Young or old, happiness is the central pursuit of life. Some of us find it easier than others, but older Americans have a significant advantage, according to New York Times writer John Leland.
For three years, Leland followed a group of elderly New Yorkers. He found that, despite deteriorating bodies and minds, their spirits were elevated. Surprisingly, they reported higher levels of happiness than Americans a quarter their age.
“If they were not always gleeful, they were resilient and not paralyzed by the challenges that came their way. All had known loss and survived. None went to a job he did not like, coveted stuff she could not afford, brooded over a slight on the subway or lost sleep over events in the distant future. They set realistic goals. Only one said he was afraid to die.”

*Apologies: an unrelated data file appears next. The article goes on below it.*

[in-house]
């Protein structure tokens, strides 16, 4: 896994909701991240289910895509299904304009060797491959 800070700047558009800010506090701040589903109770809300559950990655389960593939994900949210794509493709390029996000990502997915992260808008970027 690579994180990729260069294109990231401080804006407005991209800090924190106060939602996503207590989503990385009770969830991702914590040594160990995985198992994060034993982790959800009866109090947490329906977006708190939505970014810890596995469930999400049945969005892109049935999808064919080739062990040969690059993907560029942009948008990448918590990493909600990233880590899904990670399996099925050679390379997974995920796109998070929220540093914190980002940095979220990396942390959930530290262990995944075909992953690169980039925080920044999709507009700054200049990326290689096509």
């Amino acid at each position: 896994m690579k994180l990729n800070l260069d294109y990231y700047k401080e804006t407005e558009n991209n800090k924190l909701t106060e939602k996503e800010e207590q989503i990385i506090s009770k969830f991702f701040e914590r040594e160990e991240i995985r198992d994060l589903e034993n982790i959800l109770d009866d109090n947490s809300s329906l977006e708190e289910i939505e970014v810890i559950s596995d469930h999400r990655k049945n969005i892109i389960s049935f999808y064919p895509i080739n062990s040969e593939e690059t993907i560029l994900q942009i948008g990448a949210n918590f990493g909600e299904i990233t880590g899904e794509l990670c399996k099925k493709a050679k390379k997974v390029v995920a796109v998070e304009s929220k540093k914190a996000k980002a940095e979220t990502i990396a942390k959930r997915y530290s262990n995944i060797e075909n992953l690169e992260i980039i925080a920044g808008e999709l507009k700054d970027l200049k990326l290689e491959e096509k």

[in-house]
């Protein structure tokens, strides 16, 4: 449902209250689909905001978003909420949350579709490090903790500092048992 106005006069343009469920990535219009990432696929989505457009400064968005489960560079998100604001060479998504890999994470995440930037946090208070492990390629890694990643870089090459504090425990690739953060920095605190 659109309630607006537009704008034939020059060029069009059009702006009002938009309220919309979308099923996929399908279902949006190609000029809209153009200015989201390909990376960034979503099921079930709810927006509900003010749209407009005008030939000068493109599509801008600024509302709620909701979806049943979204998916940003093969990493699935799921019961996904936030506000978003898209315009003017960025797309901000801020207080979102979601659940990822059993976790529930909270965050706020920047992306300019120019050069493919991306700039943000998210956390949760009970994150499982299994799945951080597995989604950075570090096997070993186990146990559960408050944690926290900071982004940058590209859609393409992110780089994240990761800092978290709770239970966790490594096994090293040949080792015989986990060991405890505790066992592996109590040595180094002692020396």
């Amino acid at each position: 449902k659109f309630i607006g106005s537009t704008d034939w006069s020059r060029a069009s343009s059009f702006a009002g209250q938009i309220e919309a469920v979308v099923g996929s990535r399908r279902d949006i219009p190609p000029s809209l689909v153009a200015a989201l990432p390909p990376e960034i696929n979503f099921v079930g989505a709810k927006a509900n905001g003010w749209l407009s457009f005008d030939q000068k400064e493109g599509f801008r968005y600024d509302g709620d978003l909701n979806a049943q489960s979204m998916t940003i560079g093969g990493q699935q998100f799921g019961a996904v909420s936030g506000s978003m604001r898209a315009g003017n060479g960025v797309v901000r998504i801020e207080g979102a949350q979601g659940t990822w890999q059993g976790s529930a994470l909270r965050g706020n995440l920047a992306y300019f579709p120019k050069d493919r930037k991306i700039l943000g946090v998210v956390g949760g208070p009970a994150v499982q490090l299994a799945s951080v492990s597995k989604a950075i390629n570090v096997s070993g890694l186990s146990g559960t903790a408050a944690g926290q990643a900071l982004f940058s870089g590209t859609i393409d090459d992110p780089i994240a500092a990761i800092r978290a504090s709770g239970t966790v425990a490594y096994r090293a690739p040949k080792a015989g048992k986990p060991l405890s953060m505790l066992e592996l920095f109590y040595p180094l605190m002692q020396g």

The six portraits Leland provides offer a measure of perspective; getting older widens our point of view, and losses don’t outperform gains in the span of a full life. The more we’ve lived, and the less living we have left, the more of what truly matters rises above the daily din.
And if age is a factor in enlightenment, just imagine the potential wisdom in a 1,000 year-old human being, theorized to have already been born.
Read more of Leland’s story here.